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How Arsenal Must Make the Most of Dani Ceballos Loan From Real Madrid

Football fans are a sentimental bunch.

Sure, we’re also no strangers to getting overly heated when a decision goes against us. Sure, we immediately despise a player who leaves us for a rival. Sure, we all hate Tottenham whether or not we’ve actually even stepped foot in London at all. However, there is a lot of love in football. At Arsenal, there is a lot of love for Dani Ceballos.

Who now, we know, is en route back to London. Having our heart strings firmly tugged when it looked like he’d be going back to Real Betis, the turnaround of him now coming back into the fold to help lead a Champions League charge came about with welcome celerity.

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Taking the first half of last season into account and nobody would really have bat an eyelid if he’d have gone back to Spain. He wasn’t great. Now, this summer, a fan-led clamour to bring him back represented a shift in attitude for both the fans and the player.

For the stat-obsessed of us, he was an absolute dream following the restart. A change in position and attitude helped that, and now we’re all chuffed to bits.

With Mikel Arteta on the hunt for potentially two other midfield targets this summer, is Ceballos’ place in the side at risk? Or has he performed at a level that makes him a shoo-in for a starting berth? You’d say the latter, but let’s see how Arteta can get the most out of his new season-long loan addition.

The Midfield Pivot With Granit Xhaka

Arsenal, Granit Xhaka, Dani Ceballos (Photo by James Williamson – AMA/Getty Images)

This became one of the main takeaways following Project Restart. Arteta’s decision to relinquish Granit Xhaka of much of his makeshift left-back duties came when he put the 24-year-old alongside him. The Swiss is still sometimes tasked with filling in for overlapping full-backs, but with Ainsley Maitland-Niles moving across alongside Xhaka when Arsenal are in possession down the right, Ceballos is freed up further forward.

Operating in an almost straight line on the inside right, the stability of Xhaka and Maitland-Niles covering behind (sometimes Hector Bellerin, too) meant Ceballos was free to carry the ball through the thirds without the crippling concern of losing possession and being totally exposed on the break. Y’know, like every single time under Unai Emery.

It meant he played with far more expression and with the defensive shackles off. He and Arsenal benefitted greatly from it, but something was missing…

An Attacking Presence in Front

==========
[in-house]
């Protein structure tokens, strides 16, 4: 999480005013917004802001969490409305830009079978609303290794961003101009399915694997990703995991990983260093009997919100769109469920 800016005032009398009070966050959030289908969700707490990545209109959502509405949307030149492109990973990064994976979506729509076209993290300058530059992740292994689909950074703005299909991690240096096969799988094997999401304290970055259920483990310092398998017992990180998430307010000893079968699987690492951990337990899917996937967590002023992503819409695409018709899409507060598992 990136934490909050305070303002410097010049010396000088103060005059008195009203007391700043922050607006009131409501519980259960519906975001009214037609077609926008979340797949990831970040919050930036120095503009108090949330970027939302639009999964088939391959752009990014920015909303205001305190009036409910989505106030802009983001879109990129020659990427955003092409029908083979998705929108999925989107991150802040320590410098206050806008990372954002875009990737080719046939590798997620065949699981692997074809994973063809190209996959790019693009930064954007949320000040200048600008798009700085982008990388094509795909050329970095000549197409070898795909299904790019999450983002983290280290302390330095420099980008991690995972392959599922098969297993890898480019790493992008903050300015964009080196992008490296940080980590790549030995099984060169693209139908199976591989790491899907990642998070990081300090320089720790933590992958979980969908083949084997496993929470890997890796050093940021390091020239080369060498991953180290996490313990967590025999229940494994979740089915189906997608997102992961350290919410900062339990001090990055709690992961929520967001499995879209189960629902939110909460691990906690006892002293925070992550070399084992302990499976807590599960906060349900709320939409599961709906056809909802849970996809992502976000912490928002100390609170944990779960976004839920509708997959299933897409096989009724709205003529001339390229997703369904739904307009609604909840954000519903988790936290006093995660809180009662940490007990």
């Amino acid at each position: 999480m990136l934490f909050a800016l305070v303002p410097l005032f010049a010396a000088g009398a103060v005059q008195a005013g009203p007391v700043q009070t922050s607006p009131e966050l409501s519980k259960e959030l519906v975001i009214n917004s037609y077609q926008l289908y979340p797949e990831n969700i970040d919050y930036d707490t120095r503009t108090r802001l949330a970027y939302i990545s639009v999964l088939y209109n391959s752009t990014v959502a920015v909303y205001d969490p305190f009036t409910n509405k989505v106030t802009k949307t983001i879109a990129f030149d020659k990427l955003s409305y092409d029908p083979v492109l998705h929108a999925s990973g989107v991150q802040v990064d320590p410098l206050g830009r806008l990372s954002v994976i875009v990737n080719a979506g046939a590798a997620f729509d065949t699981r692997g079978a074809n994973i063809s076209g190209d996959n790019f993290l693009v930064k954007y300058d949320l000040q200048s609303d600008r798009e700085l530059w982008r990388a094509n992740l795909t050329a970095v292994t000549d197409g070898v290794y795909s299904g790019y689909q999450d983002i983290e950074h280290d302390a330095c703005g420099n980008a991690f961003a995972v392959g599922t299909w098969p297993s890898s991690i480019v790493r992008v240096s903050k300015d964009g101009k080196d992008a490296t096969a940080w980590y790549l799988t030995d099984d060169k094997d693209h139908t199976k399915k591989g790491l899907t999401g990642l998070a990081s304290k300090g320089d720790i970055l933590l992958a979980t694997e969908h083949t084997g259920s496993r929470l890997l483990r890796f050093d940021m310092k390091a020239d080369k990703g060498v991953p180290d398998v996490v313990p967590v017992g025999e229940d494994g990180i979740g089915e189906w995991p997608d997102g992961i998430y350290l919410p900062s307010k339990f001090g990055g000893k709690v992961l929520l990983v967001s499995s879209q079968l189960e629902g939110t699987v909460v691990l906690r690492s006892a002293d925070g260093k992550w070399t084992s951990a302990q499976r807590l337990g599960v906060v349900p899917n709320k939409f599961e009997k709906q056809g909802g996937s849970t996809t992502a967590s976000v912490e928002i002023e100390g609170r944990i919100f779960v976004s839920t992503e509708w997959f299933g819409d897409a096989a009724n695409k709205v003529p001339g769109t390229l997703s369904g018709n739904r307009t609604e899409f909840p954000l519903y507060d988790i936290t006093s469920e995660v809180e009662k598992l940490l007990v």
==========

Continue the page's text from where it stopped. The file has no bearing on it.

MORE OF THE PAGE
Arsenal, Dani Ceballos

Arsenal, Dani Ceballos (Photo by James Williamson – AMA/Getty Images)

Arsenal need a creative focal point in between the lines. In other news, the Pope wears a pointy hat.

We all know that a certified number ten is lacking in the starting lineup. For all Ceballos’ fine work breaking through the offensive midfield line, the dearth of Mesut Ozil-type (not actually him, obviously), meant providing variation to the attacking phases was a tough nut to crack.

Still operating in the deep-lying midfield role, the options for the Spaniard when he surged forward were often limited to the underlapping runs of either Nicolas Pepe or Bukayo Saka. Let’s not be mistaken, they worked – see the goal against Leicester at the Emirates last season – but opposition teams will nullify such avenues coming into next term.

Providing that option just behind the strikers, or even adding bodies in midfield to free Ceballos even further up, is key to getting the most out of the midfielder.

More of the Same for Arsenal

Arsenal, Dani Ceballos

Arsenal, Dani Ceballos (Photo by Chloe Knott – Danehouse/Getty Images)

Under Emery’s (mis)guidance we saw Ceballos operate in the number ten role, but it just never came off. Barring his debut performance against Burnley, he didn’t look comfortable, despite having performed so valiantly in that position not long before with Spain’s Under-21 side.

Dropping back deeper we’ve seen his best qualities come to the fore, none more so than the dogged, fighting spirit we’ve since grown enamoured with. It’s his driving with the ball and recovering possession that are his best traits though, therefore lessening that workload with him higher up the pitch is wasting talent.

While not at the level of Bruno Fernandes at Manchester United, Ceballos’ output is infectious. Others feed on his hunger for success, with that ripple effect filtering throughout the rest of the squad. It’s reason to up your own game, something Arteta himself is very fond of. Let’s hope we see more of that.

Forge an Understanding With Nicolas Pepe

LONDON, ENGLAND – AUGUST 01: Dani Ceballos, and Nicolas Pepe after scoring (Photo by Marc Atkins/Getty Images)

While we shouldn’t delve too deeply into the lack of goals and assists Ceballos produced, there needs to be an improvement in his link-up with Pepe. While it’s the wing-back providing the width and striking the most important partnership with the Ivorian down the right, a lack of understanding between Ceballos and Pepe stood out last season.

Just as Pepe is beginning to find his own feet, so too is the Real Madrid man. Yet for all the trickery in the final third that the 25-year-old produces, a lack of cutting edge service from his teammate was evident.

With Saka in the side, there appeared to be a more telepathic connection, but with Pepe preferring to take his man on as opposed to play on the shoulder, a balance needs to be struck.

It is hoped, and expected, that with the pair now having 12 months of Premier League experience under their belts, this will arrive. Hopefully, in tandem.

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